Everything You Need to Know About Particle Board Outgassing
Particle board is manufactured by mixing together sawdust, wood chips, and scraps with a powerful adhesive. The mixture is formed into blocks and baked for a long time at high temperatures and pressures. The block hardens into a sheet that can be used for building shelving or furniture. This is similar to the method used to manufacture oriented strand board and plywood. All of these construction materials are made by gluing together pieces of wood to increase their strength and durability.
There are two major types of glue used for this process. Urea-formaldehyde glue is cheaper but less water resistant than phenol-formaldehyde glue. Both types of glue contain formaldehyde, a toxic gas. Prolonged exposure to high concentrations of formaldehyde presents a health hazard. Susceptible individuals may experience watery eyes, irritated mucus glands, nausea, and asthma symptoms. After Hurricane Katrina hit New Orleans in 2005, the Federal Emergency Management Agency provided many of the victims with trailers for temporary housing. FEMA later received criticism and negative publicity after it was discovered that many of the trailers contained unsafe levels of formaldehyde. People living in the trailers became ill and sued the government for damages. If you understand the scientific principles behind particle board outgassing, you can protect your family from a similar fate.
Understanding Particle Board Outgassing
The formaldehyde used to bind wood chips into the particle board will break down and aerosolize over time. This phenomenon has been studied extensively, and the half-life of formaldehyde calculated. The greatest amount of particle board outgassing occurs during the first year after the piece is manufactured. After the first or second year, the rate at which formaldehyde seeps out of the piece drops off considerably. However, the piece can continue emitting small amounts of gas for up to 10 years. Wood products emit more formaldehyde at higher temperatures and humidity. The emission rate is not nearly as important as the concentration of gasses in living areas. The lumber industry began self-regulating formaldehyde content in its products in 1981. This resulted in major reductions in the volumes of gas emitted. However, formaldehyde is still used in board production and outgassing still occurs, albeit at lower levels.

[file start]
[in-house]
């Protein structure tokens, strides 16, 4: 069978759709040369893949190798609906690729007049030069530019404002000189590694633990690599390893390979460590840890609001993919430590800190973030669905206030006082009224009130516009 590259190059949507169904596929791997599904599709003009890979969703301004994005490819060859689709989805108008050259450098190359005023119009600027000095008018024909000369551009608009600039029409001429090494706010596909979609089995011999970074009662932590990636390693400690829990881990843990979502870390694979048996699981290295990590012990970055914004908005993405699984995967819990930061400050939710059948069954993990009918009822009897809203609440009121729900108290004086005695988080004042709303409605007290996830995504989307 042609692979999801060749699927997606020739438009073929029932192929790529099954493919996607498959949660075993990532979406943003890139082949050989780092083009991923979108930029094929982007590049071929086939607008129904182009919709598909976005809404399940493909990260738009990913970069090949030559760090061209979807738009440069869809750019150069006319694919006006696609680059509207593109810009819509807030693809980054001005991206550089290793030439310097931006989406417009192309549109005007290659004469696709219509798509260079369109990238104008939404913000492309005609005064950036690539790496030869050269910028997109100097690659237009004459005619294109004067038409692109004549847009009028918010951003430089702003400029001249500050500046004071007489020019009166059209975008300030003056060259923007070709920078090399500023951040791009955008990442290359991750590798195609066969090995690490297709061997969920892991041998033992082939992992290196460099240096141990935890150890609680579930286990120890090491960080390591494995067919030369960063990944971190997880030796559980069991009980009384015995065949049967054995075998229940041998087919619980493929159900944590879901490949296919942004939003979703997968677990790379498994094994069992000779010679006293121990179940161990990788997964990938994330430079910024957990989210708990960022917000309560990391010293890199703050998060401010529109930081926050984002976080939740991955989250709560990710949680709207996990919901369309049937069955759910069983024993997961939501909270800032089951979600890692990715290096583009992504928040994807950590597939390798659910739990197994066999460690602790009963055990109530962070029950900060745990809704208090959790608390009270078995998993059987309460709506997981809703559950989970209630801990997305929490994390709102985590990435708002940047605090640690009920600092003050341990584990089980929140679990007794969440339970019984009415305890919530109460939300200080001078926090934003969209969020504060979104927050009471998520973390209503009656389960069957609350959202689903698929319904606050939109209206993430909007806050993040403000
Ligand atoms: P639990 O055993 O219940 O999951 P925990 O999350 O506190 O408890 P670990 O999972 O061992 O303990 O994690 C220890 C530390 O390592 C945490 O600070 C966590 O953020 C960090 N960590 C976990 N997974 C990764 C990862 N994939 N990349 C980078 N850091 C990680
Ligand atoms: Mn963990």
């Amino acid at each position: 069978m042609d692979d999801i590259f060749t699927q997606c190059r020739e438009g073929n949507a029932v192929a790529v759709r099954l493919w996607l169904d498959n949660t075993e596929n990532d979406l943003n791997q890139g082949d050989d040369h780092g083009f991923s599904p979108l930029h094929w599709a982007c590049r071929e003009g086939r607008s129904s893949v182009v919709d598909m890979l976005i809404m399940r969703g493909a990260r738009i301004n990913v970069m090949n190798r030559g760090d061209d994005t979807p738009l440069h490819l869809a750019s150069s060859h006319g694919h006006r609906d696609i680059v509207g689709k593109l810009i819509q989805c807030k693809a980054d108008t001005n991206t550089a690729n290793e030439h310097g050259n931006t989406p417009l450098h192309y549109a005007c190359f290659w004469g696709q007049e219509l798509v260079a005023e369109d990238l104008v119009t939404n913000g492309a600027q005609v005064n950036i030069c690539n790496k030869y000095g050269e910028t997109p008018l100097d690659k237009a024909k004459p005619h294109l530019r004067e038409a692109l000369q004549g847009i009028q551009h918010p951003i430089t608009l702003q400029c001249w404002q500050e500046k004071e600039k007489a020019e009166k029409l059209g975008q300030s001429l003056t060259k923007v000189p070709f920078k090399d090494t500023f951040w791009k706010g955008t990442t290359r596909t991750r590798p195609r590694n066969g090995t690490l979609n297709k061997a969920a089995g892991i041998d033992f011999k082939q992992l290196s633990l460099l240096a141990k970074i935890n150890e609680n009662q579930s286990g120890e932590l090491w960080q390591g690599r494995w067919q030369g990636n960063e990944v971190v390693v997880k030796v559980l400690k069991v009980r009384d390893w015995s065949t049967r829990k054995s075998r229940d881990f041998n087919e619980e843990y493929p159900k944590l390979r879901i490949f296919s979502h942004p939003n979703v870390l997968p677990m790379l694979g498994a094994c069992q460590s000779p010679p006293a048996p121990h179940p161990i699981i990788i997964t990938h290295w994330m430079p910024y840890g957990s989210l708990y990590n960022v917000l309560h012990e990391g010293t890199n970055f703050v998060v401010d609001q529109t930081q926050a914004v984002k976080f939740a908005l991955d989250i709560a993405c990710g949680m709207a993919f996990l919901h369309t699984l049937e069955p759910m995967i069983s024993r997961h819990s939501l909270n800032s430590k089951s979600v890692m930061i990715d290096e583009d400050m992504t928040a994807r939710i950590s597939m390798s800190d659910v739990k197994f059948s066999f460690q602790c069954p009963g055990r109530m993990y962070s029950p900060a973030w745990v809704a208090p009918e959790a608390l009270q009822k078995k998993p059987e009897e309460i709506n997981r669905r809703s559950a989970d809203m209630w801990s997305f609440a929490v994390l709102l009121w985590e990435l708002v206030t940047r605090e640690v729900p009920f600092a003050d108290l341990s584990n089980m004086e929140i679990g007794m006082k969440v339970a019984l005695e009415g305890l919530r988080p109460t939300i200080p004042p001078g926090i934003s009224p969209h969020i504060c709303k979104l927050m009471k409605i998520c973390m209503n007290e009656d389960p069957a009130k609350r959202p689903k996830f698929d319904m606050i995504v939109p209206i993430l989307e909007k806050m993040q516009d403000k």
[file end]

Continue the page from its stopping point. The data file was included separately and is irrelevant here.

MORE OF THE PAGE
Managing Particle Board Outgassing
It is impossible to avoid building with formaldehyde entirely. Even if you never buy particle board furniture, the frame of your home still probably contains plywood or OSB. However, you can manage your building’s indoor air quality (IAQ) to keep your family healthy. New construction is increasingly air-tight to improve energy efficiency. When weather permits, open the windows and turn on a fan. Circulate air through the building to exhaust any built-up gases. Be sensible about the amount of formaldehyde you release into the building. When choosing particle board furniture, select older used pieces. These will have already released the majority of their gas. If you buy a brand new piece, take it out of the box and spread it out in a garage or on a porch for several days. Since the rate of formaldehyde emission decreases over time, this will allow the worst of it to escape before you bring the furniture inside.